IBPA Editorial: June 2013

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May-June has to be the favourite time of the year for fans of serious bridge. Trials are held in all eight WBF Zones to determine World Championship qualifiers.

John Carruthers
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International Bridge Press Association

May-June has to be the favourite time of the year for fans of serious bridge. Trials are held in all eight WBF Zones to  determine World Championship qualifiers. Since the European qualification process takes place in even-numbered years nowadays, this year we also had the European Open Championships, an event modelled after the Rosenblum/World Open Pairs Championships and now  copied by many other Zones. Most of these events, with some of the more-interesting boards, are reported here.

Last month we were critical of the WBF‘s policy of denying a place in the Bermuda Bowl or Venice Cup to NBOs not taking part in the Olympiad. The Jamaican women were the latest to run afoul of the regulation preventing participation and we predicted it would not be long before this happened again. Little did we realise that the prediction would come true within 24 hours. The Bahrain Open Team staged a minor upset, defeating Bangladesh in the semifinals of the BFAME (WBF Zone 4 – Asia and the Middle East) Trials to qualify, with India, for the Bermuda Bowl. Except … well, you know the story.

Furthermore, we are reliably informed (by Ron Klinger) that several teams (French Polynesia, New Caledonia and perhaps Vanuatu, although the latter is not a member of the WBF anyway) did not participate in the Zone 7 (South Pacific) Trials solely because they would be ineligible for Bali in the (admittedly unlikely) event that they qualified (Australia and New Zealand being the powers of the Zone).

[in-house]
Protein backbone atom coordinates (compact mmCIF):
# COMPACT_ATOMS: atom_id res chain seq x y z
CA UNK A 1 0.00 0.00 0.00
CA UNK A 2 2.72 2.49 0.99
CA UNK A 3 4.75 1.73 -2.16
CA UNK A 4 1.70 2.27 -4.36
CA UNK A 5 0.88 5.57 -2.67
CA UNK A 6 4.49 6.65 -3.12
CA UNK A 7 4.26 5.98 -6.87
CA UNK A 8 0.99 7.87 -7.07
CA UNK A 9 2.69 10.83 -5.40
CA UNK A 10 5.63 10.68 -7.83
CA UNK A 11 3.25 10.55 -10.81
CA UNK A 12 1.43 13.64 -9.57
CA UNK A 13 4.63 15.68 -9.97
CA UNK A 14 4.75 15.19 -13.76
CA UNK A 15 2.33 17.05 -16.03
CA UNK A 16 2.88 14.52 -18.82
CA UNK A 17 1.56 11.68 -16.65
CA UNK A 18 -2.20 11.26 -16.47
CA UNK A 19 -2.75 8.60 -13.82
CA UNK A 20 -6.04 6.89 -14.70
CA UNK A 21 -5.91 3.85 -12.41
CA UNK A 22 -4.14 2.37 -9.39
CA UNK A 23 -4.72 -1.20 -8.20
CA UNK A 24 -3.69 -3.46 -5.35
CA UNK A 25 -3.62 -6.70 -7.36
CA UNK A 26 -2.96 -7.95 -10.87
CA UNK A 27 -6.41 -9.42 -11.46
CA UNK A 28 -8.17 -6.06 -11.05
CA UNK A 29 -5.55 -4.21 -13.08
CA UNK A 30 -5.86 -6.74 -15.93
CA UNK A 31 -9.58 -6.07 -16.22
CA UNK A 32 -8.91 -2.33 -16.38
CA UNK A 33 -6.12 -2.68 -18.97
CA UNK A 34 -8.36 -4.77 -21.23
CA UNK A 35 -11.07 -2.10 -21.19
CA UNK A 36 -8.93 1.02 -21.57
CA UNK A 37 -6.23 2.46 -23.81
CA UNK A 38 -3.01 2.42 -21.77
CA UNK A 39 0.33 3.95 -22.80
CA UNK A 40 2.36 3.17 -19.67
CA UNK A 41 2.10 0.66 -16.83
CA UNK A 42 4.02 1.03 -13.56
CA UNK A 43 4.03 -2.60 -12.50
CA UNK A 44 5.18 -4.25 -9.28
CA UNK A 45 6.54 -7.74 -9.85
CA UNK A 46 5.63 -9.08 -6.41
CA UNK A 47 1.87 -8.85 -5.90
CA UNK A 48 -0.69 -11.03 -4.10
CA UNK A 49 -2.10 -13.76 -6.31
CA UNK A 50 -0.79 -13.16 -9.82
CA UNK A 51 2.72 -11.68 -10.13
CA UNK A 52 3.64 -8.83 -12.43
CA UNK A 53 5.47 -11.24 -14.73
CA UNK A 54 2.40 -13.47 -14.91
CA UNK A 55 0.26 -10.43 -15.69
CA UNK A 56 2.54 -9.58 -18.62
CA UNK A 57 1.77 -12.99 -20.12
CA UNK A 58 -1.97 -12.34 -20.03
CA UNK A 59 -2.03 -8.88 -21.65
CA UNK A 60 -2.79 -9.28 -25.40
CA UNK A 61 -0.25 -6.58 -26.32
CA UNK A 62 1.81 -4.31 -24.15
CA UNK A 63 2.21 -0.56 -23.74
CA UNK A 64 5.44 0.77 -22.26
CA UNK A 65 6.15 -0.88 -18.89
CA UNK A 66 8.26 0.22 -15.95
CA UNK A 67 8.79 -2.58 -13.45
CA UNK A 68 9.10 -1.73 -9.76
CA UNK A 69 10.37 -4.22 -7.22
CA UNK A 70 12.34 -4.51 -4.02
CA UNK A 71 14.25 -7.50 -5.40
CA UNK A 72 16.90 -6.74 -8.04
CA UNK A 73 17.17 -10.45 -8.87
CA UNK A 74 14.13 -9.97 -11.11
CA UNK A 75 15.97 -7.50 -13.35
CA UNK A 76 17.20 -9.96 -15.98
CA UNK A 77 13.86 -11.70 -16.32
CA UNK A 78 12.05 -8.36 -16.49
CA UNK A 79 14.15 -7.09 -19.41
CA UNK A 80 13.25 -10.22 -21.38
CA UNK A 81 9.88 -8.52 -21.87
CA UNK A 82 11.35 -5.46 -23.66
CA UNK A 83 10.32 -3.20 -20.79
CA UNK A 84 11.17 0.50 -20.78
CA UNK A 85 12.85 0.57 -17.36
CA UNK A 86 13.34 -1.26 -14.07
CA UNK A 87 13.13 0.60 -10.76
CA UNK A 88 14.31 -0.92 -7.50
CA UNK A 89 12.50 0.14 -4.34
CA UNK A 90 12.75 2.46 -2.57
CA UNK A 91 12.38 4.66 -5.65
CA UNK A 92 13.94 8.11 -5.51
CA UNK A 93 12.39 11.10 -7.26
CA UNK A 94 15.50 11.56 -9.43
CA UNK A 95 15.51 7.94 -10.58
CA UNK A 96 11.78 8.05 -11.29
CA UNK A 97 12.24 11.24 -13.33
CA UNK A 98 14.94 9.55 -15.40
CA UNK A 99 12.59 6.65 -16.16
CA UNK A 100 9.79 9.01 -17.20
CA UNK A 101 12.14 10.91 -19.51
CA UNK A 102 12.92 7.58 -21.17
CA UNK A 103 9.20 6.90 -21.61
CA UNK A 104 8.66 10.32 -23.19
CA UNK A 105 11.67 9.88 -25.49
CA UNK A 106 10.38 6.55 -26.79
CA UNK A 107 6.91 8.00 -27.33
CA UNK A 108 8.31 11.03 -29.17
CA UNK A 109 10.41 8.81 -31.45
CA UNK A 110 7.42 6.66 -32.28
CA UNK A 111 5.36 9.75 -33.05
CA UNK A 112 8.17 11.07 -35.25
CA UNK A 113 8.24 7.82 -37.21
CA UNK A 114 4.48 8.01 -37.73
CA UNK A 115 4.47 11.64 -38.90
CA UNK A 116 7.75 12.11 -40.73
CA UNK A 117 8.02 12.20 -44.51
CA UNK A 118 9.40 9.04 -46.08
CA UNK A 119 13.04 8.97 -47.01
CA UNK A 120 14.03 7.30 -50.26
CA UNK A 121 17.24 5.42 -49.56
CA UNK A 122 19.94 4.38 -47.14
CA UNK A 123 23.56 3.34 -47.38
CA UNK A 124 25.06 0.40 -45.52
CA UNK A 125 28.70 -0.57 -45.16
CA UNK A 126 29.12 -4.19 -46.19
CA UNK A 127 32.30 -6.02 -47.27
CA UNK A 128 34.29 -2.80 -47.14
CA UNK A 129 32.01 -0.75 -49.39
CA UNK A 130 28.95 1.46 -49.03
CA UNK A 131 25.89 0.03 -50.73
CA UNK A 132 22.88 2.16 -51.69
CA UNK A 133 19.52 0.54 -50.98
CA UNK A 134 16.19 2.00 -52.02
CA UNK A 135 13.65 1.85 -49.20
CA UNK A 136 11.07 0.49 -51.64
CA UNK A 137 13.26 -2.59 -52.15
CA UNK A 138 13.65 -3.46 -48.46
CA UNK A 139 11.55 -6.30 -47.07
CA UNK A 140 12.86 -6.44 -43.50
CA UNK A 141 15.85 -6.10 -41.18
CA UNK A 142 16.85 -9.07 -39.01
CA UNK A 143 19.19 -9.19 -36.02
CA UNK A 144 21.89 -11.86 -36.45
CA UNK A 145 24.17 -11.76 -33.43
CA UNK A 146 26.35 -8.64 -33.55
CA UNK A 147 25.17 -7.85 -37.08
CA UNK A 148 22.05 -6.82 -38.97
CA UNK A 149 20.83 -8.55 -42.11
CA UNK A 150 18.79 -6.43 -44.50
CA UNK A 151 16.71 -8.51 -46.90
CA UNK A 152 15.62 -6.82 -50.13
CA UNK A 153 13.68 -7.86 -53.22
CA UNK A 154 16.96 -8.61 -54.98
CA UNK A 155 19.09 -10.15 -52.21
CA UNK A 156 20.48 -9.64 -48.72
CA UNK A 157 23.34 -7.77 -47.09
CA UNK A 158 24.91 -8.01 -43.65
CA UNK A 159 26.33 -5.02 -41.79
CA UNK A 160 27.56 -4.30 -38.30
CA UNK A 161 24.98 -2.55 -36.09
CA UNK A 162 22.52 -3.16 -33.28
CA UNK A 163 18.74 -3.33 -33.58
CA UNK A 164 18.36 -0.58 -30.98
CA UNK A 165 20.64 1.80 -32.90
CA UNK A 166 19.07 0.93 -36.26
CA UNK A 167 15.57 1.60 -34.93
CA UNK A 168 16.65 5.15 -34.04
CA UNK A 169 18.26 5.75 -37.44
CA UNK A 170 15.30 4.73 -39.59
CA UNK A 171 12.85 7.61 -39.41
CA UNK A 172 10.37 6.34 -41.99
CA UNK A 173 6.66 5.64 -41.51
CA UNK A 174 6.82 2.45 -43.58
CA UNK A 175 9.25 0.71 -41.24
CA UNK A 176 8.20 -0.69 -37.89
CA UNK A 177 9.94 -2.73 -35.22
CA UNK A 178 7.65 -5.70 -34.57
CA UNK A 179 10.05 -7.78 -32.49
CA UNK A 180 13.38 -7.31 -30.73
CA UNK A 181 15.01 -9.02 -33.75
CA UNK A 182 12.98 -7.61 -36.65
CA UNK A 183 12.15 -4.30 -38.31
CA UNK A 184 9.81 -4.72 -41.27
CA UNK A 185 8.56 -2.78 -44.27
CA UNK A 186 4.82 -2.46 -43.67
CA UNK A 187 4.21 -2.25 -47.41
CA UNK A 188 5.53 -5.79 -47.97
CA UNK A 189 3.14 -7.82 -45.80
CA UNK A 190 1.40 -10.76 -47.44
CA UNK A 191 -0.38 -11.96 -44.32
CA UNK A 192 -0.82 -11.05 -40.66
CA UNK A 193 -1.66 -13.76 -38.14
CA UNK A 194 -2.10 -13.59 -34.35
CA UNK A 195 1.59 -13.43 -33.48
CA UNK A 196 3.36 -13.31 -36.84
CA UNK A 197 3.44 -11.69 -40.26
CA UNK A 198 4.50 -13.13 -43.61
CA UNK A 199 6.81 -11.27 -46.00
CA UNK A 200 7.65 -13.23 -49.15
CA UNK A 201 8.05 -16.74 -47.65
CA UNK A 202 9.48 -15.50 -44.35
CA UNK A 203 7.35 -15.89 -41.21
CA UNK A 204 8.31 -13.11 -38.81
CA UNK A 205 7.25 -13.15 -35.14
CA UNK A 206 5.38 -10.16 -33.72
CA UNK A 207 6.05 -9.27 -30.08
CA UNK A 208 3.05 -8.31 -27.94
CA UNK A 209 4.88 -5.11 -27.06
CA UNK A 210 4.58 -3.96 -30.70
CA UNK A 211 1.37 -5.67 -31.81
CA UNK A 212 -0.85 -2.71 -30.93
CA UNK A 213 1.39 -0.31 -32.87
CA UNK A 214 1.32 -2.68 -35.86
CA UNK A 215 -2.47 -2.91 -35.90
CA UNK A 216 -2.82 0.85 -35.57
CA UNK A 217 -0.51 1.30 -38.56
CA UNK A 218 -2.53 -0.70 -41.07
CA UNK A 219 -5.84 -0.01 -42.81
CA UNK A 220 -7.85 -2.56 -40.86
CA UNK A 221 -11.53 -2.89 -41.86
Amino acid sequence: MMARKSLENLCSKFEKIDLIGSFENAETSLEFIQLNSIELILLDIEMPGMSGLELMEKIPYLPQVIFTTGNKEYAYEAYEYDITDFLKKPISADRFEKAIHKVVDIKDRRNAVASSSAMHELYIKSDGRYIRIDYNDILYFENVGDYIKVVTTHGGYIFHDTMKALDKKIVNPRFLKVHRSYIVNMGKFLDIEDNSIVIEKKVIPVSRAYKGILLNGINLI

The WBF could remedy this situation, but it would require drastic and immediate action. Here’s one solution: (i.) repeal the regulation retroactively and (ii.) allow the Jamaican Women’s Team and the Bahraini Open Team to compete in Bali.

Since that would produce an unwieldy 23 teams in each event, admit one more team in each series from Europe. That would result in Israel, the seventh-place finisher from Dublin last year, playing in the Bermuda Bowl and Austria, the eighth-place team in the Women’s, qualifying for the Venice Cup. Why the eighth-place team?

Sweden, the team that finished seventh is already going, courtesy of Israel’s withdrawal. The expansion to 24 teams would produce no grief for anyone, would build some goodwill and would make four teams very happy. It would require only a minor adjustment to scheduling that could be accomplished with four 16-board matches on two of the seven qualifying days – not too onerous a regimen.

There is a fly in the ointment, however. The reason for Israel’s withdrawal from the Venice Cup seems to be purely political. Indonesia does not recognize Israel as a sovereign nation and had been delaying their approval to enter the country and any discussion of security for their players. With pressure on Israel to declare its intentions, Israel felt that withdrawal was its only option. So, even if the WBF were to permit a seventh team from Europe in the Bermuda Bowl, it would apparently not be Israel. European qualifiers for the Bermuda Bowl are Monaco, Netherlands, Italy, England, Poland and Germany. If Israel did not accept an invitation to play, can you guess who’s next in line? Yes…Sweden.

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